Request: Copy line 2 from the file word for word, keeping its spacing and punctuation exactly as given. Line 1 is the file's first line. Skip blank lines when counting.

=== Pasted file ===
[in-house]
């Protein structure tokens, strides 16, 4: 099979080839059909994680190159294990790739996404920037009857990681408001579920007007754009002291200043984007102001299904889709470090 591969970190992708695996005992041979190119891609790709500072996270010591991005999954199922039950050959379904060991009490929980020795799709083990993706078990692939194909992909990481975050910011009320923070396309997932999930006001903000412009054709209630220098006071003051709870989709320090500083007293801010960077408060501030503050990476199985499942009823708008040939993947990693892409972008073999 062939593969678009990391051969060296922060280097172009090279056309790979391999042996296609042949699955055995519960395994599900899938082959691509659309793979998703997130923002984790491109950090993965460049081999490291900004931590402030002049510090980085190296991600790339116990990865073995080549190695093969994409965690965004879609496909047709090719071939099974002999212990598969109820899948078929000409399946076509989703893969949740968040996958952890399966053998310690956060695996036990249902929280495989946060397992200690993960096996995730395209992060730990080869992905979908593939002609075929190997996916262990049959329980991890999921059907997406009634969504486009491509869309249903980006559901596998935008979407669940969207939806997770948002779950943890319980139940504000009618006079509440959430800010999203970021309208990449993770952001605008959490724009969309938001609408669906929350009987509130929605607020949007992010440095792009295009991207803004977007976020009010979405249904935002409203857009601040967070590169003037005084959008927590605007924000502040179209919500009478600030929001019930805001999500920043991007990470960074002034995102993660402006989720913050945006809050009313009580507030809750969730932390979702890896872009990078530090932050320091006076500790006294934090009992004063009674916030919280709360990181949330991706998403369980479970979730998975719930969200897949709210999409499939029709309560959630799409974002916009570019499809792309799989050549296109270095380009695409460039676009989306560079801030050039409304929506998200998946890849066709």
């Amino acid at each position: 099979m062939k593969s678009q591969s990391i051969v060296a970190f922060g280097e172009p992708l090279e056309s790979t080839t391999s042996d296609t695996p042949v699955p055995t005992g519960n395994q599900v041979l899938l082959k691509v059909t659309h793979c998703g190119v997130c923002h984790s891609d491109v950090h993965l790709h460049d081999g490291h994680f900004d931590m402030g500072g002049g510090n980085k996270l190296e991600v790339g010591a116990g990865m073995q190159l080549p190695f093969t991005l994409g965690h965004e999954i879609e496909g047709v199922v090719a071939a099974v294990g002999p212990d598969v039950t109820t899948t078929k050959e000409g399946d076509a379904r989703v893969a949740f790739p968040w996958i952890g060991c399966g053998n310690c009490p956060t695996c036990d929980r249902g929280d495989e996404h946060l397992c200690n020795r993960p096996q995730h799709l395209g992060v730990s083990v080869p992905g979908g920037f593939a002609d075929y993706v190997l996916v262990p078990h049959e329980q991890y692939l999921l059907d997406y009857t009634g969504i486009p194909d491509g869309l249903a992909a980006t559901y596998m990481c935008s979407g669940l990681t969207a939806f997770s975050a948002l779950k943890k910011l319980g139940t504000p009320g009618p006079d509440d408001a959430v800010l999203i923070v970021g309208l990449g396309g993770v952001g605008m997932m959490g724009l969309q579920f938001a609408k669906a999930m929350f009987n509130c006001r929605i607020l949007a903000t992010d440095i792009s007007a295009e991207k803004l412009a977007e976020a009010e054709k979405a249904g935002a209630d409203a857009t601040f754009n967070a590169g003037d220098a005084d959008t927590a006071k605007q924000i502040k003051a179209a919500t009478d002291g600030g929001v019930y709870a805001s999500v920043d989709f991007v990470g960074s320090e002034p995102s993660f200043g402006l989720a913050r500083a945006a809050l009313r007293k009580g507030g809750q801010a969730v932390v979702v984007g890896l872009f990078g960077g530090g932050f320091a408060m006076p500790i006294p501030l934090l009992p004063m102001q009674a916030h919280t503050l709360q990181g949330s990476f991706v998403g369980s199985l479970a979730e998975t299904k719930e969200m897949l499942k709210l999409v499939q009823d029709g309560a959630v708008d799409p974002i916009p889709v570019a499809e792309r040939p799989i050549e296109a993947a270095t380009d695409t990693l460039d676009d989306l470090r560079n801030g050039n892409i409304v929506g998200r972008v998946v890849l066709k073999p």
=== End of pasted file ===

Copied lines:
């Protein structure tokens, strides 16, 4: 099979080839059909994680190159294990790739996404920037009857990681408001579920007007754009002291200043984007102001299904889709470090 591969970190992708695996005992041979190119891609790709500072996270010591991005999954199922039950050959379904060991009490929980020795799709083990993706078990692939194909992909990481975050910011009320923070396309997932999930006001903000412009054709209630220098006071003051709870989709320090500083007293801010960077408060501030503050990476199985499942009823708008040939993947990693892409972008073999 062939593969678009990391051969060296922060280097172009090279056309790979391999042996296609042949699955055995519960395994599900899938082959691509659309793979998703997130923002984790491109950090993965460049081999490291900004931590402030002049510090980085190296991600790339116990990865073995080549190695093969994409965690965004879609496909047709090719071939099974002999212990598969109820899948078929000409399946076509989703893969949740968040996958952890399966053998310690956060695996036990249902929280495989946060397992200690993960096996995730395209992060730990080869992905979908593939002609075929190997996916262990049959329980991890999921059907997406009634969504486009491509869309249903980006559901596998935008979407669940969207939806997770948002779950943890319980139940504000009618006079509440959430800010999203970021309208990449993770952001605008959490724009969309938001609408669906929350009987509130929605607020949007992010440095792009295009991207803004977007976020009010979405249904935002409203857009601040967070590169003037005084959008927590605007924000502040179209919500009478600030929001019930805001999500920043991007990470960074002034995102993660402006989720913050945006809050009313009580507030809750969730932390979702890896872009990078530090932050320091006076500790006294934090009992004063009674916030919280709360990181949330991706998403369980479970979730998975719930969200897949709210999409499939029709309560959630799409974002916009570019499809792309799989050549296109270095380009695409460039676009989306560079801030050039409304929506998200998946890849066709």